‘Our objective was to maintain autonomy of statistics’

P.C. Mohanan, former acting chairman of National Statistical Commission (NSC), poses after his interview with Reuters at in New Delhi, India, February 2, 2019. Picture taken February 2, 2019. REUTERS/Devjyot Ghoshal

P C Mohanan, whose resignation as the acting chairman of National Statistical Commission last month created a stir as it questioned the government’s intention to bring out a clean job’s data in the public domain, says if the government applies the same methodology as NSSO, there is no question of the unemployment rate falling below 6% in 2017-18. The government has held the report for want of more data. Mohanan believes it is a final report and there is no need for more data. He speaks to Annapurna Singh of DH at length on issues related to his resignation and the data in question. Excerpts.

Govt maintains 5-6% unemployment is not very big for a country as vast as India?

When we compare with many developed countries, 6% is not a big number. For a large country like India, even 1% means a lot. Even 1% unemployment renders 13 crore people jobless. 

However, an increase in the number of unemployed in so many years is not surprising because, in the past, people scarcely reported unemployment. In 1960, the NSSO itself had said that there was no point in doing a survey because the unemployment rates were so very low from the surveys. Most of the workforce was engaged in agriculture or some such small time job and therefore they did not report unemployed. Now, with the spread of education, including women’s education, it is quite likely that the workforce is looking for more formal employment and decent jobs. So that way an increase in the number of unemployed is not very surprising.

The Niti Aayog said it was not fair to compare 2017-18 with that of 45 years ago?

There is no problem in comparing two data sets if definition, concept and the reference period used in the two surveys are the same. In the present case, these are fine and safe for comparison.

When an economy grows at 7-8%, it has to create jobs. What went wrong in India’s case?

That is true, but you have to see which are the sectors that are growing. They are not manufacturing or labour intensive ones. The ones which are growing basically include capital-based activities. Secondly, in India, substantial employment comes from the informal sector, which has a very low contribution to the GDP. Many developed countries have a direct relationship between employment and GDP because most of their employment is in the formal sector. Here, most of it is in the informal sector. So, that kind of a connection between employment and GDP is not possible. Our employment numbers come once in five years, while in the developed countries they have quarterly employment and GDP figures and that is why it matches more with the GDP. And it is possible to establish a correlation between employment and GDP. In India, we do not have very high-frequency numbers on employment.

Now, if the govt comes with new jobs data, which is lower than that projected in the NSSO report, will you come into open once again to defend the original NSSO data in public interest?

The rules of the race are generally set before the race has begun, not after that. Likewise, in the NSSO, the procedure for deriving the results are drawn before the data comes. And anybody following the same procedure has to come to the same conclusion and not any other conclusion with that data. You cannot decide the methodology after the data has already landed with you. And, the data as you know, has been collected.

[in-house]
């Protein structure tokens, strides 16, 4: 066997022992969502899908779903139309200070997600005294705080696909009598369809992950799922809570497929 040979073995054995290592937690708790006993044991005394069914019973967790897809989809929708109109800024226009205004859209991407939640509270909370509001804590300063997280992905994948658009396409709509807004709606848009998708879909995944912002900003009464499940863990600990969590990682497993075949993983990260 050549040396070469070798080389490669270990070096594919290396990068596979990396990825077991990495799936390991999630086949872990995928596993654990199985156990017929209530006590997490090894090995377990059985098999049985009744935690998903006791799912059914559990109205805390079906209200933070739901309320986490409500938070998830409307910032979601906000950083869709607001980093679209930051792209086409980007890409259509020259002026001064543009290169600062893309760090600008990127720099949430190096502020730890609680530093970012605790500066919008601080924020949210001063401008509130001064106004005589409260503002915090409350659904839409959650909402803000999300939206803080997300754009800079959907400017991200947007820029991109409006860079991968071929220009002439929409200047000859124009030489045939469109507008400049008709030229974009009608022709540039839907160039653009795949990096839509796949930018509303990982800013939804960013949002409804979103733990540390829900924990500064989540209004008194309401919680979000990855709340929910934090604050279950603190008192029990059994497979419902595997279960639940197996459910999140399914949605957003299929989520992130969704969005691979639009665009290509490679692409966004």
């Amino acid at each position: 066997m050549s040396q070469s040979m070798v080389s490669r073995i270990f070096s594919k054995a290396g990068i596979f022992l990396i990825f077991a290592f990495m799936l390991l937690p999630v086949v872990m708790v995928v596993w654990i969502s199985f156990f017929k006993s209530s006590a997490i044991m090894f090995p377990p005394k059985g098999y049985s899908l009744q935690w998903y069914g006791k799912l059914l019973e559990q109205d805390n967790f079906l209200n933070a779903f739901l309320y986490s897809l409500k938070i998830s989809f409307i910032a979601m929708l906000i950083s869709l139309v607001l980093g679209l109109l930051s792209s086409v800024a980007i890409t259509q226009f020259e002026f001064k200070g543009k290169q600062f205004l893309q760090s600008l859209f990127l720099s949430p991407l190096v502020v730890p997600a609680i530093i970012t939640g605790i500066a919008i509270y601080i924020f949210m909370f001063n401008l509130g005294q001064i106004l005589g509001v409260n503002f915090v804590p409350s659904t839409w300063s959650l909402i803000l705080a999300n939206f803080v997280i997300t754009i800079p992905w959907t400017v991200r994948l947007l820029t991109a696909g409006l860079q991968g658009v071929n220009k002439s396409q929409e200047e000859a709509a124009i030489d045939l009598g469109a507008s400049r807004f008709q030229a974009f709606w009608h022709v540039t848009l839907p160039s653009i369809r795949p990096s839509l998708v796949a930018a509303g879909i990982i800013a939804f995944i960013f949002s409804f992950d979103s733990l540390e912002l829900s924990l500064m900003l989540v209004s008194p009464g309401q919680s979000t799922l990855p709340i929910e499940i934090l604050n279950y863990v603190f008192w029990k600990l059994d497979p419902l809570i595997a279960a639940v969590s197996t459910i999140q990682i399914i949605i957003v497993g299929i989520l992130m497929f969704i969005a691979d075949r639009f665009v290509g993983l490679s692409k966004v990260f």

Niti Aayog vice chairman had said that the unemployment data is not 6% and it is much less than that...

If they go by the procedures of NSSO, they will get the same result.

Why do you think, joblessness acquired such a proportion? What must have contributed to it?

NSSO did a survey on unincorporated sectors in 2010-11, 2015-16. Now, these surveys showed that the unincorporated sector, which is small and micro ones, had not been growing and the employment was not happening.

Then, there was a decline in women’s participation in employment for more than 10 years, especially the rural women from the NSSO employment surveys of the past. So, the decline in work participation is not surprising. Joblessness is bound to go up when you have more educated men and women as is the case now.

What was your main concern before you decided to quit?

Our basic objective was to maintain the autonomy and independence of official statistics. Employment was not an issue over which we quit. Employment growth is not my concern. That is for the policymakers and the government to worry about. My concern is actually that employment should be measured based on scientific parameters and the outcome should be made available to the public.

Let people have a debate over the data. They can accept or find fault with the data. But that can happen only if the report is there in the public domain.

NSSO survey pertains to the period?

It is a series of survey started in 2017-18 and the quarterly results will come only by March or April 2019. There will also be comparable data for the same quarter last year so that one can compare quarter-on-quarter numbers as that of GDP.

2016 Demonetisation had an impact on jobs?

The survey was not designed to oversee the impact of demonetisation. For that one has to conduct a totally different survey. This survey can only give you an idea of the level of employment or unemployment.

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‘Our objective was to maintain autonomy of statistics’

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